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Credit Cards

How to Choose Your First Credit Card

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Your first credit card can have a big impact on your future financial options. The right card can help you build a good credit history, but the wrong one can lead to missed benefits.

There’s a lot to consider with your first credit card with over 4,000 unique credit card issuers, ten different card types, and specific subtypes under each. Luckily, some credit card options cater to first time credit builders!

Before you can make an informed decision, you’ll need to understand the basics of credit cards (how they work, their advantages/disadvantages, and how they differ from debit cards) along with important factors to consider when choosing your first card (paying attention to interest rates, fees, reward programs, and credit limits).

If you’re someone who wants to be strategic when selecting your first credit card, we genuinely hope this article is helpful to you.

Understanding Credit Basics

Credit lets you borrow money, under the agreement you'll pay it back later, often with interest added to the borrowed amount. It's crucial in shaping your financial opportunities – think of your credit history and score as a snapshot of your borrowing savvy, covering everything from credit cards to loans.

For the past ten years, the average FICO Score in the U.S. has stayed right around 715. This stability shows people are getting better at understanding how important their credit is for their financial future. 

But consumer awareness alone is simply not enough. Credit now gives a clearer picture of our financial habits, meaning it's crucial to pay close attention to managing and enhancing your credit. The good news is, there are more resources at your fingertips today than ever before, and you’re working within a relatively stable economy. Be diligent in taking charge of your credit and continually use what you learn to make smarter choices. Creating a strong credit history shows lenders you're reliable with money. This could lead to lower interest rates, more generous borrowing limits, and possibly even the green light on bigger loans like a house or new car. Conversely, a weak credit history might block access to loans, make it tough to find a place to live, or even affect job opportunities. By focusing on your credit, you're making every smart decision count towards building a foundation that can support your future ambitions.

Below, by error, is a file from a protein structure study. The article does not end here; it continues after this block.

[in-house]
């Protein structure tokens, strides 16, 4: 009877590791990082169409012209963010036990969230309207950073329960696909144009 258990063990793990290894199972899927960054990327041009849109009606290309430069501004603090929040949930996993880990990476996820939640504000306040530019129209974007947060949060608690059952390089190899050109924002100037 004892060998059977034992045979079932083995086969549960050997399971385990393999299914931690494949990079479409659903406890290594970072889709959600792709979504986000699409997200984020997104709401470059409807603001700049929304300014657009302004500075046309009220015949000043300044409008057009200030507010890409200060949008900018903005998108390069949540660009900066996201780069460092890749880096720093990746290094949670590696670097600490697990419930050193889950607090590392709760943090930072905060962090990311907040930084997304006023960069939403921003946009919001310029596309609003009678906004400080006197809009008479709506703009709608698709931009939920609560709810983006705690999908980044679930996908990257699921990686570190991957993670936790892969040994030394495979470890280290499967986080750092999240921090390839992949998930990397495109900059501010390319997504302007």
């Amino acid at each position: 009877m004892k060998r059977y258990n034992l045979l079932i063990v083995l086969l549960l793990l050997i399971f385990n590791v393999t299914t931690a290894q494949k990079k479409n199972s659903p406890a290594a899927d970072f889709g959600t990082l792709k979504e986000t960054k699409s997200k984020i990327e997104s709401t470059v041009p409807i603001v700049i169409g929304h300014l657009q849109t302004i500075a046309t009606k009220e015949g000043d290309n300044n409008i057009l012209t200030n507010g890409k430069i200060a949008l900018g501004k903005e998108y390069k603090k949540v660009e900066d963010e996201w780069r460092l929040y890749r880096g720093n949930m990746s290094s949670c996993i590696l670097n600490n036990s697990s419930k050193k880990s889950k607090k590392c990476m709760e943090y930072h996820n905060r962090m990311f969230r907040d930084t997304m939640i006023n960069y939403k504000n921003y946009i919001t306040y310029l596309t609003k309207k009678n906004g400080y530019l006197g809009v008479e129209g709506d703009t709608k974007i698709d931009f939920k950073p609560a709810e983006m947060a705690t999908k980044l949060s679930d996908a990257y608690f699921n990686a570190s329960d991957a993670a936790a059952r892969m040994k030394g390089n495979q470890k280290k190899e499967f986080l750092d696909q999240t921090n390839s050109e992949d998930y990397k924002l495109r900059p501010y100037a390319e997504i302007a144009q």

How Credit Cards Work

Using your credit card for a purchase is like taking a short loan from the card company. Every month, they'll send you a bill for what you've spent. But, if the bill isn’t paid off in full and some of your balance carries into the next month, interest gets added to what you owe. It's a straightforward way to manage your finances and encourages timely payments to avoid extra costs. Let this highlight the importance of being mindful with credit and keeping your financial health in check.

Debit Cards vs Credit Cards

When deciding between a debit card or credit card, understanding key differences can help you make more informed choices about managing your money and enhancing your financial wellness.

  • A debit card draws directly from your bank account, using the money you already have. A credit card, on the other hand, is like taking a small loan for each purchase, which you'll need to repay.

  • Credit cards often come with perks like cash back or points for travel, giving you extra benefits for the spending you're doing anyway. Debit cards, while convenient, usually don't offer these kinds of rewards.

  • Using a credit card responsibly — that means paying off your balance on time — can boost your credit score and lead to improved financial opportunities. Debit card use, while useful for managing daily expenses, doesn't have the same effect on your credit history.

Note: Contrary to typical credit cards, the Varo Believe Credit-Building Card is funded prior to making purchases. Money is first transferred into your Secured Account, which becomes your available spending limit (similar to a checking account).

Factors to Consider When Choosing Your First Credit Card

When it's time to pick your first credit card, diving into the details makes all the difference. By focusing on a few critical factors, you'll be better equipped to choose a card that not only fits your current lifestyle but also supports your financial ambitions. Let’s walk through what you need to know to make that informed choice on the perfect credit companion.

Annual Percentage Rate (APR)

A key element in choosing your first credit card is understanding the Annual Percentage Rate (commonly known as APR). Think of APR as the cost of borrowing money on the card—it's the rate at which interest will be applied if you don't pay off your full balance each month. For anyone diving into the world of credit, keeping an eye on the APR of your card options will allow you to be strategic in your choice. Finding a lower APR credit card can be a smart move, as it allows you to pay less interest should you ever need to spread out payments over time.

Additionally, some cards offer an introductory APR, which is a lower rate that applies for a limited time after you open the account. If you choose a credit card like this, be sure to understand what the ongoing APR will be once the introductory period ends.

Common Credit Card Fees

Diving into the world of credit cards brings its own set of rules, and one key playbook to master is the variety of fees you might face. Keeping these in check can help ensure your credit journey starts on the right foot:

Annual Fees: Imagine paying a fee every year just for the privilege of owning a credit card. For newcomers, steering clear of annual fees is a savvy move, keeping your costs down and your spirits up.

Late Payment Fees: Remember, credit card companies aren’t fans of waiting. Paying late can lead to extra charges, turning small oversights into expensive lessons. Be aware of late fees and always aim for punctuality for credit card payments.

Balance Transfer Fees: Eyeing to move your balance from one card to another? Watch out for balance transfer fees, typically a slice of the amount you’re shifting. It’s worth weighing this cost before making a move.